Called "My Maps," the new capability lets users draw on over 100 "mini-applications," created by third-party software developers, that users can place on top of Google maps. As of 6:00 last night, a new tab is now in place on that has links to the applications, which the company refers to as "mapplets."

For instance, one application now lets users watch YouTube videos based on where they're uploaded. Another application lets users link to well-known photographs in locations anywhere in the world via Google Maps.

The new technology also lets users overlay multiple applications on top of Google Maps in order to correlate geographic information. For example, someone looking to buy a house in a particular neighborhood could overlay, or collect, information on crime statistics in that neighborhood.

Google Tops SIIA's List of Biggest E-Commerce Developments of the Decade
Commemorating the tenth anniversary of the White House eCommerce Framework (I'm sure all of you have that date marked on your calendars), the Software & Information Industry Association (SIIA) put out its list of the top 10 developments that have registered the biggest impact on electronic commerce.

Heading the list is Google for the fundamental way it changed how people use the Internet.

Next was the broadband penetration of U.S.-based Internet users which reached 50 percent in mid-2004, signaling a change in how commerce was conducted online.

Third was eBay auctions, which demonstrated how the Internet could reach a national audience.

Fourth was for contributing to the popularity of online shopping.

Rounding out the top five was Google AdWords for becoming the predominant online advertising vehicle, now generating some $6.8 billion in overall revenues.

The second half of the top 10 includes the general evolution of open standards, starting with HTML 4.0 in 1997; the spread of Wi-Fi; the popularity of user-generated content; the role iTunes has played in legitimizing the digital music industry; and the popularity of the BlackBerry.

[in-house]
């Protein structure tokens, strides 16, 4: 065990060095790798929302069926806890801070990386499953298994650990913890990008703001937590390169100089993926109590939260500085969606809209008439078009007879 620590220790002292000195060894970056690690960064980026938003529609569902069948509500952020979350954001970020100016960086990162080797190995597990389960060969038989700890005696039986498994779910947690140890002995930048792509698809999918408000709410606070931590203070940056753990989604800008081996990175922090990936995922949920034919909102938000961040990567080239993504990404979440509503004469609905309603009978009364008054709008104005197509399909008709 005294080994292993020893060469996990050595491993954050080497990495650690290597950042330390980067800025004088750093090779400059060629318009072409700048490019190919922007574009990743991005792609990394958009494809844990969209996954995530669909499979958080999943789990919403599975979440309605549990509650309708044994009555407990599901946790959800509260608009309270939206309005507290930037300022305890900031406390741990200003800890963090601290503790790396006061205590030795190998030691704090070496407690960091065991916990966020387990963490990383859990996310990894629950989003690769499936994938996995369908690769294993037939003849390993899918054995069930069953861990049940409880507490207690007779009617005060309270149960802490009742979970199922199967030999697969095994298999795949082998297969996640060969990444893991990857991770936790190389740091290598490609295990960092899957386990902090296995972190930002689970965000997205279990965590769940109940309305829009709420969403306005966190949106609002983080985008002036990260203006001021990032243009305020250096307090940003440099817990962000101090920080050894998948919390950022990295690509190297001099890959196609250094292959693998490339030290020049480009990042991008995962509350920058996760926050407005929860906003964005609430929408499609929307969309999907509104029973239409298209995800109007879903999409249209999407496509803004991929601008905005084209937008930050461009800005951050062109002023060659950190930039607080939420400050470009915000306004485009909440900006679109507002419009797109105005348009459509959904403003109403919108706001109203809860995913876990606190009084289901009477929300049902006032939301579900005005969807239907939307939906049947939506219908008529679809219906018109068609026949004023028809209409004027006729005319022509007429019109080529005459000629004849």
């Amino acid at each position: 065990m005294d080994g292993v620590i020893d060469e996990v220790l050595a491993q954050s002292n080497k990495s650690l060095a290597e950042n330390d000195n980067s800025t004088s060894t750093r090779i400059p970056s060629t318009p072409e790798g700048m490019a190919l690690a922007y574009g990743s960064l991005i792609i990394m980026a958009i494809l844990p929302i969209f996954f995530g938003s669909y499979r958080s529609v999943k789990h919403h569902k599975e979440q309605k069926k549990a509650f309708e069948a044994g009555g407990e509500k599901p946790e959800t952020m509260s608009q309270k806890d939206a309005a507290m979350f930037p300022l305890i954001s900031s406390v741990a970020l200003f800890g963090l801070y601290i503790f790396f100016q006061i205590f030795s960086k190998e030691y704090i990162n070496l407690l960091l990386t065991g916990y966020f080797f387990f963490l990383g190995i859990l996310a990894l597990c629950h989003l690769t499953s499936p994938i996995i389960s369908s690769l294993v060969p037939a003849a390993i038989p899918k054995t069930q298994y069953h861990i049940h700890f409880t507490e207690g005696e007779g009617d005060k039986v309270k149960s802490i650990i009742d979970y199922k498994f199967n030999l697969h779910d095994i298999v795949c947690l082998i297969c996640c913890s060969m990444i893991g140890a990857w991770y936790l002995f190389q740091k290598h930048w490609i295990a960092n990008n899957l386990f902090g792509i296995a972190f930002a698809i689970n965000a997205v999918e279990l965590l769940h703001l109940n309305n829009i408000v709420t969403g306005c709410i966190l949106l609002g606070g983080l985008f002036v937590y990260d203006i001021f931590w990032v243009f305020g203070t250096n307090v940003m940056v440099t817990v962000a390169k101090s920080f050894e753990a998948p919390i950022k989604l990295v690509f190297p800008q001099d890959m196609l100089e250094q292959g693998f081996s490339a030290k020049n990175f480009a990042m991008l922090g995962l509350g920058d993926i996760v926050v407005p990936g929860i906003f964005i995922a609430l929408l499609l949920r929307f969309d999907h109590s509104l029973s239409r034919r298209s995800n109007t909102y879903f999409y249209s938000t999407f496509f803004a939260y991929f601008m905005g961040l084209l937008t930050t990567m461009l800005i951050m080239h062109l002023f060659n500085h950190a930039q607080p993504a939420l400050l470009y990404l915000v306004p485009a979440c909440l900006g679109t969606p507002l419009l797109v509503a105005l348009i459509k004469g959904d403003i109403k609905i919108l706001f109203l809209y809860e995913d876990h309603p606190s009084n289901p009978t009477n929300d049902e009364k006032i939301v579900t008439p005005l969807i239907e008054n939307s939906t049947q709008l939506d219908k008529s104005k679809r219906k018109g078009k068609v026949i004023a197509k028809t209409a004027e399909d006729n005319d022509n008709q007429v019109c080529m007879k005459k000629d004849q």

Do you think the SIIA left something off this list? Let me know at [email protected].

Mailbag: Thoughts on Google and SaaS
After Google's purchase of e-mail security company Postini, Peter asked readers what they thought of Google Apps and Software as a Service (SaaS). Christopher doesn't think very highly of either:

You could perhaps pay me a large enough sum of money that I just might CONSIDER using Gmail or Google applications. How is one supposed to take seriously a company whose mission statement is "First, do no evil" and who fails to heed it at the first major press (China). It is nothing more than another greedy corporation which, despite certain attempts at being hip and modern, again fails to be either. I do not trust my data to be stored on any infrastructure other than my own. I am certainly disinclined to trust a corporation that keeps track of my Web surfing habits which it can then use for targeted advertising -- less of a service for free, more like a nuisance for free.

As for SaaS, I have argued since its inception that this is even worse than the confidence trick that Software Assurance has become. Although Microsoft's latest EULA leaves me in no doubt that the operating system is simply licensed for use, the fact of the matter is that I can use it whenever I wish, wherever I wish (provided that it is on the same hardware) for the rest of time. SaaS means that I no longer have that right and, what is worse, will be locked into an endless series of upgrades which I will be obliged to accept (or my service will be suspended). When one cedes control of access to data to someone else (however trustworthy), one may as well give them all the data and be done with it. SaaS as a business model is incompatible with any other form of licensing regime and will, if allowed, become the dominant income stream of Microsoft and produce more disgruntled IT workers than any other innovation which Microsoft has thrust upon an unsuspecting world. Should SaaS become the Microsoft way, I for one will either stick with XP or go native with Ubuntu.

Got something to add? Let us have it; leave a comment below or e-mail Ed at [email protected].

About the Author

Ed Scannell is the editor of Redmond magazine.